Wrinkles Removal & Skin Tightening

Ageing Skin

Ageing of the skin is a gradual process that is associated with changes to the appearance, characteristics and function of the skin. A combination of genetic, lifestyle, dietary and environmental factors contribute to skin ageing.

Intrinsic Ageing

Intrinsic ageing, also known as the natural ageing process, is a continuous process that normally begins in our mid-20s. Within the skin, collagen production slows dead skin cells do not shed as quickly and the turnover of new skin cells decreases between the ages of 20 and 60.

The signs of intrinsic ageing include:

  • Fine wrinkles due to changes in the dermis (deep layer of skin)
  • Skin laxity
  • Dry skin
  • Skin pigmentation & skin grow
Changes below the skin also become evident as we age:

  • Loss of fat below the skin in the cheeks, temples, chin, nose and eye area may result in loosening skin, sunken eyes and a “skeletal” appearance
  • Bones shrink away from the skin due to bone loss, which also causes sagging skin
Extrinsic Ageing

Most premature skin ageing is caused by sun exposure. Other external factors that prematurely age our skin are repetitive facial expressions, gravity, sleeping positions, diet and smoking.

Photo Ageing

Exposure to sunlight is the single biggest culprit in skin ageing. Ultraviolet radiation in sunlight damages the elastin and collagen fibres in the skin and the skin sags, wrinkles, stretches and becomes blotchy. Sun damage may not show in your younger years but it will later in life.

The most obvious signs of photoageing include:

  • Freckles and age spots
  • Spider veins on the face and cherry angiomas
  • Rough and leathery skin
Care & Protection of Ageing Skin

Sun protection of the skin is always important. Nothing can completely reverse the sun damage done in youth. However, you can prevent the skin becoming more damaged by staying out of the sun, wearing sunscreen, sun hats and protective clothing.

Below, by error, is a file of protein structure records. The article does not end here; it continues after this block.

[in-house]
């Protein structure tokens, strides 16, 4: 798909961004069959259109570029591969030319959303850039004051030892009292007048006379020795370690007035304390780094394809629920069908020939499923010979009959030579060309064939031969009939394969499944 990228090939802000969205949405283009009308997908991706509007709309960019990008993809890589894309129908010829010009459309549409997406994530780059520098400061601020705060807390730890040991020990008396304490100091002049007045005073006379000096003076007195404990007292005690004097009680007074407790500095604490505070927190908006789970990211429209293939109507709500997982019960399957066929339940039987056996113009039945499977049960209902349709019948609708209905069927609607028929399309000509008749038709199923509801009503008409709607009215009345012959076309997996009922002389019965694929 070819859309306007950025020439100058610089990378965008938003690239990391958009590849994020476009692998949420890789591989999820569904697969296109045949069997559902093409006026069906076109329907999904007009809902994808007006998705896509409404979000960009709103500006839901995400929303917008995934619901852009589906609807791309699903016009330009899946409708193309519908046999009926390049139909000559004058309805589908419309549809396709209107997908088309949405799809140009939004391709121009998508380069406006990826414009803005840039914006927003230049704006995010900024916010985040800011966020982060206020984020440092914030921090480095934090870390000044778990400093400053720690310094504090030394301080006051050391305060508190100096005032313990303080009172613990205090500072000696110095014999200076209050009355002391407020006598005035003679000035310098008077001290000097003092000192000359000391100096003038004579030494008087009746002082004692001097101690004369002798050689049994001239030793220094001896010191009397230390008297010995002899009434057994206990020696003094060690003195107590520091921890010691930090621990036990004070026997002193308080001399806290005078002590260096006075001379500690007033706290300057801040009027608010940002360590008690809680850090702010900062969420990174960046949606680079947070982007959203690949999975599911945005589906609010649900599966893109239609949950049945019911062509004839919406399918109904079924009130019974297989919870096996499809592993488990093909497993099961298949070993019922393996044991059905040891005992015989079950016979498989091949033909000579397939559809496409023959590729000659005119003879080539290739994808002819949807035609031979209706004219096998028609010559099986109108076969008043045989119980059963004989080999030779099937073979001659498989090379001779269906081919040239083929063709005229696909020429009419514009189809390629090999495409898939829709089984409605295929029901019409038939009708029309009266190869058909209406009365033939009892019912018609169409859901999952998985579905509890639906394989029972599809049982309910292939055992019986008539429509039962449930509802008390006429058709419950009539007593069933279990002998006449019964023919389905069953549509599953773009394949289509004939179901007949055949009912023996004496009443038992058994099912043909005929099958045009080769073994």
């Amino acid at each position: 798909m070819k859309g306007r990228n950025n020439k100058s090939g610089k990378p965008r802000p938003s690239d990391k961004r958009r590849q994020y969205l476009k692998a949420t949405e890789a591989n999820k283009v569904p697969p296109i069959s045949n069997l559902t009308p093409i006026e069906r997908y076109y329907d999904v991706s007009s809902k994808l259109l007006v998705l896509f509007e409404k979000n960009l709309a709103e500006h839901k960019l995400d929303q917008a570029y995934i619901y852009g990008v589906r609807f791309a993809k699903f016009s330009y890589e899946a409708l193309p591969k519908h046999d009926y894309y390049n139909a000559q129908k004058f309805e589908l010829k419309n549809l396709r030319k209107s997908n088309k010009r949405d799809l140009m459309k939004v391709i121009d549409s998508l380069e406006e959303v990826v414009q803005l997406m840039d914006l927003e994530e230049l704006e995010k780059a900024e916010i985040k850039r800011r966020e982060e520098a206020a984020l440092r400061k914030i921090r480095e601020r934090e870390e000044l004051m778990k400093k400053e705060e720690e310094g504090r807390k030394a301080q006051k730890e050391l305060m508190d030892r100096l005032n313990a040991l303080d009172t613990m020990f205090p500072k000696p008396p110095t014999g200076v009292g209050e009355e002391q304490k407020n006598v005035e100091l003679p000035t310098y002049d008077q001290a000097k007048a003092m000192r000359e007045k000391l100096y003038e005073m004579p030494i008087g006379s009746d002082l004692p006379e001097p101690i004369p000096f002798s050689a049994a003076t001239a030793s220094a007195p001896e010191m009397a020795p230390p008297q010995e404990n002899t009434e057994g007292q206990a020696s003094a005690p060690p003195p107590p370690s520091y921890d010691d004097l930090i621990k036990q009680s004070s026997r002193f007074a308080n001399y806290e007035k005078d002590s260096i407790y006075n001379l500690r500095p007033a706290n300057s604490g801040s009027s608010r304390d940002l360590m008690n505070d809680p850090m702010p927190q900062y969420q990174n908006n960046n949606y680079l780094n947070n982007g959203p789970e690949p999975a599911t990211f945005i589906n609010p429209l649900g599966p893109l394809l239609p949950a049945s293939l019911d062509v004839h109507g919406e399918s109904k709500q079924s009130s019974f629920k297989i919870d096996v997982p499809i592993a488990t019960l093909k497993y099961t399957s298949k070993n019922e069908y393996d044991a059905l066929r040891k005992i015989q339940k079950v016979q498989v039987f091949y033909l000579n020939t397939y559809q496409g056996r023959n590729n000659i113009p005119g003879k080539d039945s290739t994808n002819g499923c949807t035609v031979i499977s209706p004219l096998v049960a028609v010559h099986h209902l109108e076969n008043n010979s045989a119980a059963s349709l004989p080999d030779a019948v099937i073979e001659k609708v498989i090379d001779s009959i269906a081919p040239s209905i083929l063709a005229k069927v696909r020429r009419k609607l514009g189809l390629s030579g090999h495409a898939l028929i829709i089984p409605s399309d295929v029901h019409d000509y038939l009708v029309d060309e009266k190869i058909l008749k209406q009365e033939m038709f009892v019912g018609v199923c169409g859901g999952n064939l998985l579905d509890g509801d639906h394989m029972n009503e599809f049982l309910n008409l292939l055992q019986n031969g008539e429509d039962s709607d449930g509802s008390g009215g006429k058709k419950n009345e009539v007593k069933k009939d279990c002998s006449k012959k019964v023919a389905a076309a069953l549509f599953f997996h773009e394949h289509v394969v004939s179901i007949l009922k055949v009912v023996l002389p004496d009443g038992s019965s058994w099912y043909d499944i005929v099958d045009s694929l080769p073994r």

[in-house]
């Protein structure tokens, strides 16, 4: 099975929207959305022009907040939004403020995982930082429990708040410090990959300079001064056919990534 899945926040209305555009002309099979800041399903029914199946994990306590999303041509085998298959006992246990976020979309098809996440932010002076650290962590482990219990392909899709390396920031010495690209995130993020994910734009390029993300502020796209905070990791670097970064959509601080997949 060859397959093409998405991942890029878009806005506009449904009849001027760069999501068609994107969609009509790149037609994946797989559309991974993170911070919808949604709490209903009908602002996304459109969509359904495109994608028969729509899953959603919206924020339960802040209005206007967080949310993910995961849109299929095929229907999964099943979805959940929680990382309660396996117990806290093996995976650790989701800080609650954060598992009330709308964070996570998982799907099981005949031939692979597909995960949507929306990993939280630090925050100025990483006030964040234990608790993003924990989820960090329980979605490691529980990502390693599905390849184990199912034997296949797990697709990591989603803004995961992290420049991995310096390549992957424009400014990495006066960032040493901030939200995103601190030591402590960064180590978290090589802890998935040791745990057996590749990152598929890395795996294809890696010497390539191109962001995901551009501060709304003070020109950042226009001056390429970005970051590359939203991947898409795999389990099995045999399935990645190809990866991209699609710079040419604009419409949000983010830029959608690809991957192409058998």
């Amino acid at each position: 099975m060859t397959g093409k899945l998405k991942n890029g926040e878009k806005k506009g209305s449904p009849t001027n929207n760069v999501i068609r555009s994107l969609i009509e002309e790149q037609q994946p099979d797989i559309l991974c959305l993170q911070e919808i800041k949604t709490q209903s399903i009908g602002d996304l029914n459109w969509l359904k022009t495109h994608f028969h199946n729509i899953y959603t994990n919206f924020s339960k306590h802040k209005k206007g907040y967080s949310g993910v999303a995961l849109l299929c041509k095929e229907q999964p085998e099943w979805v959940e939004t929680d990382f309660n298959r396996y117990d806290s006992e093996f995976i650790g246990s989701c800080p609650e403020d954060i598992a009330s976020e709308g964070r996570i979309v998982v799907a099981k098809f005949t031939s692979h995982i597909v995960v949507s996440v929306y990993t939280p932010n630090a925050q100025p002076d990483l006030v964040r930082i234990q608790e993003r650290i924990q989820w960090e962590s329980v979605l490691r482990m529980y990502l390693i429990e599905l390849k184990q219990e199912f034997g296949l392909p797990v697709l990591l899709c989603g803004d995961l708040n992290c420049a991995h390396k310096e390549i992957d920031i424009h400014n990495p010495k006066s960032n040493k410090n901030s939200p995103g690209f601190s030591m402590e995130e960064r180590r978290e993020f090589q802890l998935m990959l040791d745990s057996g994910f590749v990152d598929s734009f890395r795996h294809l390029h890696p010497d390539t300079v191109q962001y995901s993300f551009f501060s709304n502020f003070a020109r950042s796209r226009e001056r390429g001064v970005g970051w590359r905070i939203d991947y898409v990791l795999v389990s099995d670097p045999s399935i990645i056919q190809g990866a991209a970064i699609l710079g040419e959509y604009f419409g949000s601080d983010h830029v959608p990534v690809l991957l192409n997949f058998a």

• Moisturiser can be used to smooth the skin’s surface, reduce flaking and scaling. Use bland emollient or moisturiser after showering while the skin is still warm. Reapply moisturiser as often as necessary throughout the day. Your dermatologist can recommend a good emollient or moisturiser to use.
  • Long-term use of retinoid creams, vitamin C and E, alpha–hydroxyl acids and nicotinamide may reduce fine lines and fade irregular pigmentation.

Physical Therapies for Ageing Skin

  • Botulinum toxin injections can be used to reduce dynamic frown lines and lessen deep furrows
  • Fillers made of hyaluronic acid can be used to reduce deep expression lines and wrinkles. Other fillers used less commonly are calcium hydroxyapatite (CaHa) and poly-l-lactic acid (PLLA.)
  • Chemical peels (superficial, medium and deep) can be used to improve the appearance of the skin texture and even out skin colour
  • Resurfacing procedures such as dermabrasion, fractional laser and laser resurfacing remove the top layer of damaged skin. This is replaced by a new fresh layer of skin over a number of weeks
  • HIFU, one of the latest energy device which stimulate the deeper layer collagen synthesis from the skin up to the SMAS area. Ideal for non-surgical face lift and the best part is there is zero downtime after procedure
  • Cosmetic surgery is required to remove excess and redundant sagging skin, such as a face lift to tighten jowls, neck lift for wrinkled and sagging neck skin and blepharoplasty for baggy eyelids. These procedures should be performed by a qualified plastic surgeon

In conclusion, ageing is not a disease but a normal process that happens to everyone. To age gracefully and confidently has become many people’s dream.